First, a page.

In an Advice Memorandum released by the National Labor Relations Board (NLRB) on Feb. 27, the NLRB’s Office of General Counsel has taken the position that group discussions in the workplace concerning racial bias are protected concerted activity under Section 7 of the National Labor Relations Act (NLRA), and employees who engage in such activity are protected from employer retaliation.
The matter involved an unfair labor practice charge brought by physician Aysha Khoury, who was hired in 2020 as a faculty member at the Kaiser Permanente Bernard J. Tyson School of Medicine in Pasadena, California. In the wake of publicized police shootings of Black people, Khoury engaged in group discussions with a group of students and fellow faculty members to discuss racial representation and racial bias in the medical field.
Also discussed in the meeting was an email that the medical school’s dean sent out to faculty, staff and students concerning the recent police shooting of a Black man that occurred near the medical school’s campus, which members of the group considered tone deaf and showing implicit racial bias. According to the NLRB memorandum, during the group discussion, Khoury wore a t-shirt with the words “I can’t breathe,” which was in reference to the 2020 death of George Floyd while in police custody. During the group discussions, it was reported that students became emotional and upset.
Following the group discussion, Khoury was notified by the medical school that her teaching privileges had been revoked pending an investigation. Khoury was later reinstated, but following her Twitter posts about the situation, she was informed that her teaching contract would not be renewed.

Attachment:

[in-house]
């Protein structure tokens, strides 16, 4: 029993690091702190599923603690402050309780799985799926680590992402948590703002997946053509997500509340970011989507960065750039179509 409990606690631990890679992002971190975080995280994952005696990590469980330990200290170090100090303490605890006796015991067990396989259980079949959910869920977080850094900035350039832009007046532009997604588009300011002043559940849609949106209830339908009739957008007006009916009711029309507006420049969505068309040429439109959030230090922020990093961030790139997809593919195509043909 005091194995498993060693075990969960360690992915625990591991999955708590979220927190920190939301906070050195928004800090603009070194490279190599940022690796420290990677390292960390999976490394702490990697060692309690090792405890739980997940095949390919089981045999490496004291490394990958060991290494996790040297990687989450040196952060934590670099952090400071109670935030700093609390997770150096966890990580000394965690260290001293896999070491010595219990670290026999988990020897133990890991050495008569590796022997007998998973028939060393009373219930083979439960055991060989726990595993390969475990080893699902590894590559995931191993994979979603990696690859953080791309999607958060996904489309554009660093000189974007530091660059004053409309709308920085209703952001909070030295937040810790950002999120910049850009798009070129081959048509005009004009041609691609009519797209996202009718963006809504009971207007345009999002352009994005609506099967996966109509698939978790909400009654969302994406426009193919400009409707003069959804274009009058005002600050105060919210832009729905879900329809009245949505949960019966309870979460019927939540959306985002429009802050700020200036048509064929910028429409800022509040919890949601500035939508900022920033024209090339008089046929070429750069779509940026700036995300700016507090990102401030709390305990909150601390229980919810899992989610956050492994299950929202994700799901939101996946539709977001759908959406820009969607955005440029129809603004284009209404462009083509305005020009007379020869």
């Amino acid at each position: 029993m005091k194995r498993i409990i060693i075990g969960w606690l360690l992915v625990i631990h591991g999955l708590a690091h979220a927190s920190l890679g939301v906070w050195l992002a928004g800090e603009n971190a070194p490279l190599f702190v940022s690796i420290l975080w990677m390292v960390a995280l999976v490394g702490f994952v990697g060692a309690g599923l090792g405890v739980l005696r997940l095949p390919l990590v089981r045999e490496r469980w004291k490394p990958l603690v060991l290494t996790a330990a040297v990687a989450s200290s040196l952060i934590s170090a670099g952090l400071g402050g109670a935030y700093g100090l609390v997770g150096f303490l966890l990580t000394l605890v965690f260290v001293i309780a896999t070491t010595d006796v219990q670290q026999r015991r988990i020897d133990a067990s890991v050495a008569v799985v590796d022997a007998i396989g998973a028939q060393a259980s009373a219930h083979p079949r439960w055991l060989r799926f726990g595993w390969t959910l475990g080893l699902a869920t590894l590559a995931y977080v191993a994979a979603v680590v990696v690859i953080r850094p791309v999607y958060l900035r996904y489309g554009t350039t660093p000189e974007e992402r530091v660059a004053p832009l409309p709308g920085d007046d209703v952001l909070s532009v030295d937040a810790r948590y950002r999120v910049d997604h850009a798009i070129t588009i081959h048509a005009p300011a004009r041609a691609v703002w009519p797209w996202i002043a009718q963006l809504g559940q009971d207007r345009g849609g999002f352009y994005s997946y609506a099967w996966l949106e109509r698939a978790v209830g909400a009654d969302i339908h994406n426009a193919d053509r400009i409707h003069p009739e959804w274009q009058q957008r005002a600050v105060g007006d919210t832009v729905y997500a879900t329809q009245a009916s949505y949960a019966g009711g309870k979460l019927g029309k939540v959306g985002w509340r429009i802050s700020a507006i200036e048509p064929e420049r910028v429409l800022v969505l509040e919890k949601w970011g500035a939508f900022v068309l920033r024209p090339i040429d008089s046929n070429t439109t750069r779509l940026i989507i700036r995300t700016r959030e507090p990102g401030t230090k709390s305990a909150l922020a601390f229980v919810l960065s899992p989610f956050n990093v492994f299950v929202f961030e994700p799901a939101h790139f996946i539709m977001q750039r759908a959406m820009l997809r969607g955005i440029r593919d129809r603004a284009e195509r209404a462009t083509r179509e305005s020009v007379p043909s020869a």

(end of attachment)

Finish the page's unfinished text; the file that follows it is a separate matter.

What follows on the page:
In finding that the medical school retaliated against Khoury in violation of Section 8(a)(1) of the NLRA, the NLRB’s Advice Memorandum stated:
Concerted activity for the benefit of all employees under the NLRA frequently deals with employee discussions regarding such basic issues as wages, benefits or work schedules that “seek to initiate, induce or prepare for group action, or statements directed toward management communicating a truly group complaint.” In this instance, the NLRB noted that “because working to end systemic racism, including its impact on the Employer, inures to the benefit of all employees, the discussion (and tweets) was for mutual aid or protection.” The Advice Memorandum from the NLRB is notable because typically the federal agency that addresses retaliation from workplace complaints of racial bias is the U.S. Equal Employment Opportunity Commission (EEOC).
After her termination, Khoury filed a Charge of Discrimination with the EEOC and filed a lawsuit in federal court, which the parties settled in January 2023. Khoury is currently a faculty member at Morehouse School of Medicine in Atlanta.
In addition to expanding the definition of concerted activity under the NLRA, this recent Advice Memorandum also underscores that the NLRA applies to most private-sector businesses, whether they actually have a union or not.
Source: Phelps Dunbar LLP – Mark Fijman